Emily Parrish, Accounting Clerk II

AGRICULTURE EDUCATION SERVICES AND TECHNOLOGY (AEST) | 855.315.8745
Keitha Bennett, Director
VACANT, Assistant Director
Blair Buchanon, AEST Coordinator

AG POLICY | 352.374.1543
Jaime Jerrels, Director
Jason Mathis, Assistant Director
Geoffrey Patterson, Assistant Director
VACANT, National Affairs Coordinator
Donyelle St. Pierre, Administrative Assistant

FIELD SERVICES | 352.384.2630
Jason Davison, Director
Halee Winder, Membership Acquisition Manager
Michele Curts, Leadership Programs Coordinator
Lauren Philipps, Member Benefits Marketing Representative
Caraline Coombs, Membership Assistant
Taylor Swoyer, Administrative Assistant
VACANT, District 1 Field Representative
Hannah Love, District 2 Field Representative
Greg Harden, District 3 Field Representative
Jared Lanier, District 4 Field Representative
Ellen Cruz, District 5 Field Representative
Andy Neuhofer, District 6 Field Representative
Kyndall Bauer, District 7 Field Representative
Sam Phares, District 8 Field Representative

FLORIDA AGRICULTURAL MARKETING ASSOCIATION (FAMA) | 352.728.1561
Chad Roberts, Director
Nathan Stewart, Assistant Director
Cody Clark, Manager of Direct Marketing
Suzanne Makin, Operations Manager
Jill Gonzalez, Administrative Assistant

GOVERNMENT AND COMMUNITY AFFAIRS | 352.374.1543
Charles Shinn, Director
Curt Williams, Assistant Director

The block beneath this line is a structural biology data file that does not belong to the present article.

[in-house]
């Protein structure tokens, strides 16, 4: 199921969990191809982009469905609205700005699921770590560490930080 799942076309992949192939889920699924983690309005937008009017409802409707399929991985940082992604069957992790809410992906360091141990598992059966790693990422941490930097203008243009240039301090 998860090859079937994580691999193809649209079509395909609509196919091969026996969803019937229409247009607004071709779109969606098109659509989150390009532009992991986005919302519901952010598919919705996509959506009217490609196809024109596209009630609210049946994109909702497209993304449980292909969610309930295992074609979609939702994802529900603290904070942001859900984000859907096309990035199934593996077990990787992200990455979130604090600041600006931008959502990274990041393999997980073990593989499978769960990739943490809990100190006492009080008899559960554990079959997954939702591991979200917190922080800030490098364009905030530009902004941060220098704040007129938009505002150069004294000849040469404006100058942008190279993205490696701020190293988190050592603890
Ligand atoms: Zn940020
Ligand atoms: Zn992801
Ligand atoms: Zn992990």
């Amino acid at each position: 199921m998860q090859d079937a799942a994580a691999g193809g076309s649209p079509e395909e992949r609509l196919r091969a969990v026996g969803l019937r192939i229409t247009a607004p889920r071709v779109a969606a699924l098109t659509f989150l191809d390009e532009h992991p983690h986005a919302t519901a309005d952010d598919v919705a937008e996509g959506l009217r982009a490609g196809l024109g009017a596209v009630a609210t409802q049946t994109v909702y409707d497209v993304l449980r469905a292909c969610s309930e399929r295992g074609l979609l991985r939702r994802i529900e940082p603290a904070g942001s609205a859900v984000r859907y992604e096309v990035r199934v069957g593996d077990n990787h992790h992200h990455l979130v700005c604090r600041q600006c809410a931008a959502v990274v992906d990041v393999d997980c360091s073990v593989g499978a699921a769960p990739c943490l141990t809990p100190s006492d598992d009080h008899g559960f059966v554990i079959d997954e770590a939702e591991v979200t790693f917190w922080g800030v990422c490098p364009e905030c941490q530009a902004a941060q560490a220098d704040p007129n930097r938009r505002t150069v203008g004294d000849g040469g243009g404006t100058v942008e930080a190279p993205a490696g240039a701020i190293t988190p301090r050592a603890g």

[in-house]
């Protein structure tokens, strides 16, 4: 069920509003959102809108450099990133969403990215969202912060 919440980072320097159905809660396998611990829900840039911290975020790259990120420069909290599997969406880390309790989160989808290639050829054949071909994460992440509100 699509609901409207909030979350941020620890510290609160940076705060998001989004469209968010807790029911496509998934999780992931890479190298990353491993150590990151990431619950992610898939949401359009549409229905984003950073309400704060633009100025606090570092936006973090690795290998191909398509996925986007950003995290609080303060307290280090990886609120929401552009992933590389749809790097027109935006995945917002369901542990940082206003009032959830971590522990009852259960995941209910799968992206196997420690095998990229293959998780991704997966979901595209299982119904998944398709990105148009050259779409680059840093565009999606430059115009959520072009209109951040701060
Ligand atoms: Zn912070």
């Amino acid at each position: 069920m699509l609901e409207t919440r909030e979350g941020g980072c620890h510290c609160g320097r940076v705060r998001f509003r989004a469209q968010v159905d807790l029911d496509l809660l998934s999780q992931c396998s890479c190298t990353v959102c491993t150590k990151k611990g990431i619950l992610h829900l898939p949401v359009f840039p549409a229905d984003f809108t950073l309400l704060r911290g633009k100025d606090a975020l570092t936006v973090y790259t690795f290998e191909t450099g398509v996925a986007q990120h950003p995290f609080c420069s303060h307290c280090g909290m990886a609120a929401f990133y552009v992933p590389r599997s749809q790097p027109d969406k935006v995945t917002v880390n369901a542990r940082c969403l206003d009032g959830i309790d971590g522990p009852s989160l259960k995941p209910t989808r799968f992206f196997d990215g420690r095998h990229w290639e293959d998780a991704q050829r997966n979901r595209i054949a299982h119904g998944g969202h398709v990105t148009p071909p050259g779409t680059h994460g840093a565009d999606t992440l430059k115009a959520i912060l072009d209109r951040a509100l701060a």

Jake Fojtik, Assistant Director
Donyelle St. Pierre, Administrative Assistant

PUBLIC RELATIONS AND COMMUNICATIONS | 352.374.1535

Rachael Smith, Director
VACANT, Assistant Director
Shelby Martin, Communications Coordinator
Jessica Wells, Digital Media Coordinator
Nathalie Yoder, Social Media Coordinator

STATE LEGISLATIVE AFFAIRS | 850.222.2557
Courtney Larkin, Director
Madeline Wright, Assistant Director
Christine Scovotto, Facilities, Office and Events Coordinator

Rooted in Resilience

Welcome to our “Rooted in Resilience” member story page. We celebrate 80 years of grassroots membership by highlighting how our county Farm Bureaus and members are passionate advocates, rooted in their community.

We look forward to sharing different stories of resiliency from our members statewide.

Jennifer Swain, Young Farmers and Ranchers State Leadership Group, Highlands County

“I’m a first-generation rancher, and my passion for this industry has always been rooted in my heart. When you’re proud of what you do, you’ll be better equipped to overcome any obstacles that come your way.” Read article.

Clay Cooper, Young Farmers and Ranchers State Leadership Group, Hernando/Citrus County

“Farming and ranching is more than a job. It truly is a lifestyle and something that you have to be passionate about. It honestly does take resiliency to push through some of the hard times, but at the end of the day, I don’t know of many careers that are any more rewarding.” Read article.

Cady Smith, Young Farmers and Ranchers State Leadership Group, St. Johns County

“Farm Bureau runs based on faith, family, and farm. These are our roots. When we stand strong in what we believe and who we believe in, we will always come out on top. Rooted in Resilience then blooms in success.” Read article.

Jim Strickland, Strickland Ranch, Manatee County

“We have to be able to accommodate the growing number of people who move to our great state. But we also have to recognize that they move here because there are so many things that make Florida special, like the quality of life and opportunities for recreation, which means green space, good water and a healthy environment. We need to consider those things in making development decisions, and we need to share the story of how the ranching industry promotes stewardship and conservation.” Read article.